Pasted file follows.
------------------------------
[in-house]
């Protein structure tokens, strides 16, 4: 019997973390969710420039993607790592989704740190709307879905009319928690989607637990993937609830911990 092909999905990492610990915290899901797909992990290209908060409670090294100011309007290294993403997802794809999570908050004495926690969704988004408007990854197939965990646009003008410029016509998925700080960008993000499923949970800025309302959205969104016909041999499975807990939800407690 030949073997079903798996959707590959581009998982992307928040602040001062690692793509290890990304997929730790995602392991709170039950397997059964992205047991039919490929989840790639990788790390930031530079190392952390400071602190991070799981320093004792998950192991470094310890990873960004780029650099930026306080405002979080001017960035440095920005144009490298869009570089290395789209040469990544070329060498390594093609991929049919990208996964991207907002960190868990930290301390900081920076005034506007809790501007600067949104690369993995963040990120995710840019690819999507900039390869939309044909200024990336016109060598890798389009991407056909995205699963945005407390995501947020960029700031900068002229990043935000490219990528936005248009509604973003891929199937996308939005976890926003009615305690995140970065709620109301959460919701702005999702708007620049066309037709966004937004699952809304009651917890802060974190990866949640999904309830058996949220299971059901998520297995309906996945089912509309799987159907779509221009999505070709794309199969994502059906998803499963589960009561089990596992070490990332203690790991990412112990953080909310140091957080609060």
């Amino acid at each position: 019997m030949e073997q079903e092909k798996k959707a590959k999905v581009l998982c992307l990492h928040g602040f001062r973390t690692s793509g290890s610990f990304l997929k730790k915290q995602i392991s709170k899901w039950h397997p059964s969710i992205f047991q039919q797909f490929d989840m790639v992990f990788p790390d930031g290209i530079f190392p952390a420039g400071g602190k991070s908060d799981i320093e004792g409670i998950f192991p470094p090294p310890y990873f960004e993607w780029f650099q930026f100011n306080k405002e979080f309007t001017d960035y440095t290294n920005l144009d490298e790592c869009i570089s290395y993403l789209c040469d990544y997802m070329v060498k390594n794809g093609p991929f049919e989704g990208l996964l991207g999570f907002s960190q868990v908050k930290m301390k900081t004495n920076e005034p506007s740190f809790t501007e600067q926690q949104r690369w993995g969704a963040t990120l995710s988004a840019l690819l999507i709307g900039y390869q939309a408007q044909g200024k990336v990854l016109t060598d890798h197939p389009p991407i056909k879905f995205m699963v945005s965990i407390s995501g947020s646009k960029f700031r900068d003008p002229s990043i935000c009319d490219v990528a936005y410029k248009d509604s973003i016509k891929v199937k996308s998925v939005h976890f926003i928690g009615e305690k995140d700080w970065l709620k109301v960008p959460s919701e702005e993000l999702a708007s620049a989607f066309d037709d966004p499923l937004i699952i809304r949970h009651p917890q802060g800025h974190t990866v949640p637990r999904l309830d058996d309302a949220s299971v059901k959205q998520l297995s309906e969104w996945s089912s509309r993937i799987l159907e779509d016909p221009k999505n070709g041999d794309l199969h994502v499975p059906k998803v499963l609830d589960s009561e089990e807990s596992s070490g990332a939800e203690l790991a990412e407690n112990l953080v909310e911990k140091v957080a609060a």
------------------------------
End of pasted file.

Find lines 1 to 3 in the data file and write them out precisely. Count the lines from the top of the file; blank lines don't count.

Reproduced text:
[in-house]
């Protein structure tokens, strides 16, 4: 019997973390969710420039993607790592989704740190709307879905009319928690989607637990993937609830911990 092909999905990492610990915290899901797909992990290209908060409670090294100011309007290294993403997802794809999570908050004495926690969704988004408007990854197939965990646009003008410029016509998925700080960008993000499923949970800025309302959205969104016909041999499975807990939800407690 030949073997079903798996959707590959581009998982992307928040602040001062690692793509290890990304997929730790995602392991709170039950397997059964992205047991039919490929989840790639990788790390930031530079190392952390400071602190991070799981320093004792998950192991470094310890990873960004780029650099930026306080405002979080001017960035440095920005144009490298869009570089290395789209040469990544070329060498390594093609991929049919990208996964991207907002960190868990930290301390900081920076005034506007809790501007600067949104690369993995963040990120995710840019690819999507900039390869939309044909200024990336016109060598890798389009991407056909995205699963945005407390995501947020960029700031900068002229990043935000490219990528936005248009509604973003891929199937996308939005976890926003009615305690995140970065709620109301959460919701702005999702708007620049066309037709966004937004699952809304009651917890802060974190990866949640999904309830058996949220299971059901998520297995309906996945089912509309799987159907779509221009999505070709794309199969994502059906998803499963589960009561089990596992070490990332203690790991990412112990953080909310140091957080609060």
């Amino acid at each position: 019997m030949e073997q079903e092909k798996k959707a590959k999905v581009l998982c992307l990492h928040g602040f001062r973390t690692s793509g290890s610990f990304l997929k730790k915290q995602i392991s709170k899901w039950h397997p059964s969710i992205f047991q039919q797909f490929d989840m790639v992990f990788p790390d930031g290209i530079f190392p952390a420039g400071g602190k991070s908060d799981i320093e004792g409670i998950f192991p470094p090294p310890y990873f960004e993607w780029f650099q930026f100011n306080k405002e979080f309007t001017d960035y440095t290294n920005l144009d490298e790592c869009i570089s290395y993403l789209c040469d990544y997802m070329v060498k390594n794809g093609p991929f049919e989704g990208l996964l991207g999570f907002s960190q868990v908050k930290m301390k900081t004495n920076e005034p506007s740190f809790t501007e600067q926690q949104r690369w993995g969704a963040t990120l995710s988004a840019l690819l999507i709307g900039y390869q939309a408007q044909g200024k990336v990854l016109t060598d890798h197939p389009p991407i056909k879905f995205m699963v945005s965990i407390s995501g947020s646009k960029f700031r900068d003008p002229s990043i935000c009319d490219v990528a936005y410029k248009d509604s973003i016509k891929v199937k996308s998925v939005h976890f926003i928690g009615e305690k995140d700080w970065l709620k109301v960008p959460s919701e702005e993000l999702a708007s620049a989607f066309d037709d966004p499923l937004i699952i809304r949970h009651p917890q802060g800025h974190t990866v949640p637990r999904l309830d058996d309302a949220s299971v059901k959205q998520l297995s309906e969104w996945s089912s509309r993937i799987l159907e779509d016909p221009k999505n070709g041999d794309l199969h994502v499975p059906k998803v499963l609830d589960s009561e089990e807990s596992s070490g990332a939800e203690l790991a990412e407690n112990l953080v909310e911990k140091v957080a609060a």